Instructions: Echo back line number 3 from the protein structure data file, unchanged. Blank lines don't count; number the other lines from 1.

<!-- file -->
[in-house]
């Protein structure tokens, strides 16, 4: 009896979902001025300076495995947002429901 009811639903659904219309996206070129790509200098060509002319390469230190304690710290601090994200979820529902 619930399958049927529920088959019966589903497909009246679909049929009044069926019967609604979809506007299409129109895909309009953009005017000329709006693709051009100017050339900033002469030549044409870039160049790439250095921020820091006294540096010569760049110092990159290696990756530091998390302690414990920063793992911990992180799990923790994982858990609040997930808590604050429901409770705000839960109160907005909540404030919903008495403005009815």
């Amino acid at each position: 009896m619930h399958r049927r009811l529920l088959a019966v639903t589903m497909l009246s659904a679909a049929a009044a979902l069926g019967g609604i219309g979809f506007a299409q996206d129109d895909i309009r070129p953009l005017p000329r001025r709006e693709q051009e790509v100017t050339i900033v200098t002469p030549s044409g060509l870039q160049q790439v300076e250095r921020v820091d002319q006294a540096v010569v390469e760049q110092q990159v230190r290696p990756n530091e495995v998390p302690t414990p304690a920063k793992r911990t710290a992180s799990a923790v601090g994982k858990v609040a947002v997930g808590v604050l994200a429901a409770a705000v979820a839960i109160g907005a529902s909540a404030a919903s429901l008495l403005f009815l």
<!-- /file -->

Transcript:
């Amino acid at each position: 009896m619930h399958r049927r009811l529920l088959a019966v639903t589903m497909l009246s659904a679909a049929a009044a979902l069926g019967g609604i219309g979809f506007a299409q996206d129109d895909i309009r070129p953009l005017p000329r001025r709006e693709q051009e790509v100017t050339i900033v200098t002469p030549s044409g060509l870039q160049q790439v300076e250095r921020v820091d002319q006294a540096v010569v390469e760049q110092q990159v230190r290696p990756n530091e495995v998390p302690t414990p304690a920063k793992r911990t710290a992180s799990a923790v601090g994982k858990v609040a947002v997930g808590v604050l994200a429901a409770a705000v979820a839960i109160g907005a529902s909540a404030a919903s429901l008495l403005f009815l």